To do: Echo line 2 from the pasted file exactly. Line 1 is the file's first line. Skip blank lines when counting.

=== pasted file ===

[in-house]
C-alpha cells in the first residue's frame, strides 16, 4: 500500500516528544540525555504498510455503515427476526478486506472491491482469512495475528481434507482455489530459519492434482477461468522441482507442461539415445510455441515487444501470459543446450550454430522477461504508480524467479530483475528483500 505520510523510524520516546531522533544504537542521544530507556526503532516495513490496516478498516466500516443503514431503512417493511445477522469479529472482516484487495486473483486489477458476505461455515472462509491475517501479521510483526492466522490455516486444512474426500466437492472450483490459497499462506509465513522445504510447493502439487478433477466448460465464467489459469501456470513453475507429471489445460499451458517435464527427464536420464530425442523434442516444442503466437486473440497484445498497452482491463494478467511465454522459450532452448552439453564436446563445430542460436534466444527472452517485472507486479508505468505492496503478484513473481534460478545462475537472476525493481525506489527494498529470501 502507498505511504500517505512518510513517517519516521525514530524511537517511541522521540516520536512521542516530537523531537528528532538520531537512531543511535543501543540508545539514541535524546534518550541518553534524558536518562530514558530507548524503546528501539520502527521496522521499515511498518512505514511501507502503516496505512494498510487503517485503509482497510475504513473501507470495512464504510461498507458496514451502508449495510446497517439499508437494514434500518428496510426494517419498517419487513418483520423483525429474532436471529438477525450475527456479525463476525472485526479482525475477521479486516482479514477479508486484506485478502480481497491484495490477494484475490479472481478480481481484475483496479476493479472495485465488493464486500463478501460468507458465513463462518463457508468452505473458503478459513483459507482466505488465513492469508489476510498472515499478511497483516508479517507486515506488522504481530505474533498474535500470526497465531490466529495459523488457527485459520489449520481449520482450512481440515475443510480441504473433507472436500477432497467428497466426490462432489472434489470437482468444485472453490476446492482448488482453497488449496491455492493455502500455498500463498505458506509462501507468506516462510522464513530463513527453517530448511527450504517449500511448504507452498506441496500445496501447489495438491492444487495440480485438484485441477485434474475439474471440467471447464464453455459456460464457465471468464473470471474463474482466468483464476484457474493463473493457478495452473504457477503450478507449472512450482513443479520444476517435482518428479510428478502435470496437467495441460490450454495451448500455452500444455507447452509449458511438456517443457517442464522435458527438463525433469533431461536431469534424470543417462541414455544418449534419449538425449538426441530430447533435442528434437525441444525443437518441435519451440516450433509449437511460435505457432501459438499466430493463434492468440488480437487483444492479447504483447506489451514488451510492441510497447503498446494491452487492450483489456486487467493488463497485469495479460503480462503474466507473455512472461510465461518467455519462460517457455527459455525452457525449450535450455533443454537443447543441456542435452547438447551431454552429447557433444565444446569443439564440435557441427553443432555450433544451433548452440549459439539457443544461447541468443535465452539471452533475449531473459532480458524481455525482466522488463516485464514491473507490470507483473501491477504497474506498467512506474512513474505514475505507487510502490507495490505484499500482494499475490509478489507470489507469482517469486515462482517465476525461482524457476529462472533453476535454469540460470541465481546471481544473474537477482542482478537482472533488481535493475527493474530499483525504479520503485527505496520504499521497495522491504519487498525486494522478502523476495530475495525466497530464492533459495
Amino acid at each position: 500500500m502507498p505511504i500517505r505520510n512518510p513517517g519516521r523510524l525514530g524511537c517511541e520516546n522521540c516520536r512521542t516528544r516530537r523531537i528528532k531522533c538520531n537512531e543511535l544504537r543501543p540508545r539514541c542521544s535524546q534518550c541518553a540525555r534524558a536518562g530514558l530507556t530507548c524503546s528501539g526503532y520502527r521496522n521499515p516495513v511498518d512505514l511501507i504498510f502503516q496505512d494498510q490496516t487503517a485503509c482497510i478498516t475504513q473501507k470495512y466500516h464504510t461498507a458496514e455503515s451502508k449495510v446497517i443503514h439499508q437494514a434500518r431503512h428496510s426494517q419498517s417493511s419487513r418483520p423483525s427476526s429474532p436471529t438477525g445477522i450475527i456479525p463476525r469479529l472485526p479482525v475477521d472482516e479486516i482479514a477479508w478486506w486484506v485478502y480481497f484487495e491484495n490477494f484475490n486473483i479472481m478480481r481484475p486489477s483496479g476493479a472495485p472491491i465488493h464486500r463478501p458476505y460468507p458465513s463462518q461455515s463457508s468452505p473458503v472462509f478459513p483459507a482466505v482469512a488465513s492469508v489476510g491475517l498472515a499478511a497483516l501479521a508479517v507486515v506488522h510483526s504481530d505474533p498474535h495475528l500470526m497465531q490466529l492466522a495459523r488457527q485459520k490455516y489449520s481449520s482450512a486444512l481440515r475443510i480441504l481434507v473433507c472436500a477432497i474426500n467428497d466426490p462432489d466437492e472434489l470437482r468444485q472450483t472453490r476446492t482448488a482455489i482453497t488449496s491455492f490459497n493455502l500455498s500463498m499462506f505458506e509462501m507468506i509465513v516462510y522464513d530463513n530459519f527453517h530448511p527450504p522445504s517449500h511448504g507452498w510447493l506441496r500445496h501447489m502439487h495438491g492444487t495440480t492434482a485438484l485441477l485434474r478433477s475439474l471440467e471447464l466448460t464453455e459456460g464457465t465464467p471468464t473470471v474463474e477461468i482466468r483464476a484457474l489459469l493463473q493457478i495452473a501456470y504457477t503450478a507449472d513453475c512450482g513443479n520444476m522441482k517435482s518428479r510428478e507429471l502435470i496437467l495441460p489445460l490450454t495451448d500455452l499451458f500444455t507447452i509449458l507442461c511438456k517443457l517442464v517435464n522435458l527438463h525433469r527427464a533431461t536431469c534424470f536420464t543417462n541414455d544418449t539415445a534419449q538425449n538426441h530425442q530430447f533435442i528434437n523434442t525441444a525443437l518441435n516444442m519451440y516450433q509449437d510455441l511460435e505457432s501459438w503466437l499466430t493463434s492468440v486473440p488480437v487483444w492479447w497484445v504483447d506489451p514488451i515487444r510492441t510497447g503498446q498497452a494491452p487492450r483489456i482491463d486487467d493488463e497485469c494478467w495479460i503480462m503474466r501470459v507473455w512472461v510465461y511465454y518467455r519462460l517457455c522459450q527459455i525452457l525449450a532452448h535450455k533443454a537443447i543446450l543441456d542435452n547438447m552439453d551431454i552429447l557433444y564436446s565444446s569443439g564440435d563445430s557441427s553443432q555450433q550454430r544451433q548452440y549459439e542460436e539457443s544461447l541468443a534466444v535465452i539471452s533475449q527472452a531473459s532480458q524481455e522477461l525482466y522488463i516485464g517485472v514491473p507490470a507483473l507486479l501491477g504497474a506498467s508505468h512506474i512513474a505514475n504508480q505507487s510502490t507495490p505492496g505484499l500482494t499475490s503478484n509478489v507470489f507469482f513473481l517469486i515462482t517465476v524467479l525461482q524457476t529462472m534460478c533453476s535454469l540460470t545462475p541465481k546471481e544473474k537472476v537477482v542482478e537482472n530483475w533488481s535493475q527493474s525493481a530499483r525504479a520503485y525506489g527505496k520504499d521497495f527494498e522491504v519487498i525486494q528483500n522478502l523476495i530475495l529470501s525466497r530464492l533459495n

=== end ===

C-alpha cells in the first residue's frame, strides 16, 4: 500500500516528544540525555504498510455503515427476526478486506472491491482469512495475528481434507482455489530459519492434482477461468522441482507442461539415445510455441515487444501470459543446450550454430522477461504508480524467479530483475528483500 505520510523510524520516546531522533544504537542521544530507556526503532516495513490496516478498516466500516443503514431503512417493511445477522469479529472482516484487495486473483486489477458476505461455515472462509491475517501479521510483526492466522490455516486444512474426500466437492472450483490459497499462506509465513522445504510447493502439487478433477466448460465464467489459469501456470513453475507429471489445460499451458517435464527427464536420464530425442523434442516444442503466437486473440497484445498497452482491463494478467511465454522459450532452448552439453564436446563445430542460436534466444527472452517485472507486479508505468505492496503478484513473481534460478545462475537472476525493481525506489527494498529470501 502507498505511504500517505512518510513517517519516521525514530524511537517511541522521540516520536512521542516530537523531537528528532538520531537512531543511535543501543540508545539514541535524546534518550541518553534524558536518562530514558530507548524503546528501539520502527521496522521499515511498518512505514511501507502503516496505512494498510487503517485503509482497510475504513473501507470495512464504510461498507458496514451502508449495510446497517439499508437494514434500518428496510426494517419498517419487513418483520423483525429474532436471529438477525450475527456479525463476525472485526479482525475477521479486516482479514477479508486484506485478502480481497491484495490477494484475490479472481478480481481484475483496479476493479472495485465488493464486500463478501460468507458465513463462518463457508468452505473458503478459513483459507482466505488465513492469508489476510498472515499478511497483516508479517507486515506488522504481530505474533498474535500470526497465531490466529495459523488457527485459520489449520481449520482450512481440515475443510480441504473433507472436500477432497467428497466426490462432489472434489470437482468444485472453490476446492482448488482453497488449496491455492493455502500455498500463498505458506509462501507468506516462510522464513530463513527453517530448511527450504517449500511448504507452498506441496500445496501447489495438491492444487495440480485438484485441477485434474475439474471440467471447464464453455459456460464457465471468464473470471474463474482466468483464476484457474493463473493457478495452473504457477503450478507449472512450482513443479520444476517435482518428479510428478502435470496437467495441460490450454495451448500455452500444455507447452509449458511438456517443457517442464522435458527438463525433469533431461536431469534424470543417462541414455544418449534419449538425449538426441530430447533435442528434437525441444525443437518441435519451440516450433509449437511460435505457432501459438499466430493463434492468440488480437487483444492479447504483447506489451514488451510492441510497447503498446494491452487492450483489456486487467493488463497485469495479460503480462503474466507473455512472461510465461518467455519462460517457455527459455525452457525449450535450455533443454537443447543441456542435452547438447551431454552429447557433444565444446569443439564440435557441427553443432555450433544451433548452440549459439539457443544461447541468443535465452539471452533475449531473459532480458524481455525482466522488463516485464514491473507490470507483473501491477504497474506498467512506474512513474505514475505507487510502490507495490505484499500482494499475490509478489507470489507469482517469486515462482517465476525461482524457476529462472533453476535454469540460470541465481546471481544473474537477482542482478537482472533488481535493475527493474530499483525504479520503485527505496520504499521497495522491504519487498525486494522478502523476495530475495525466497530464492533459495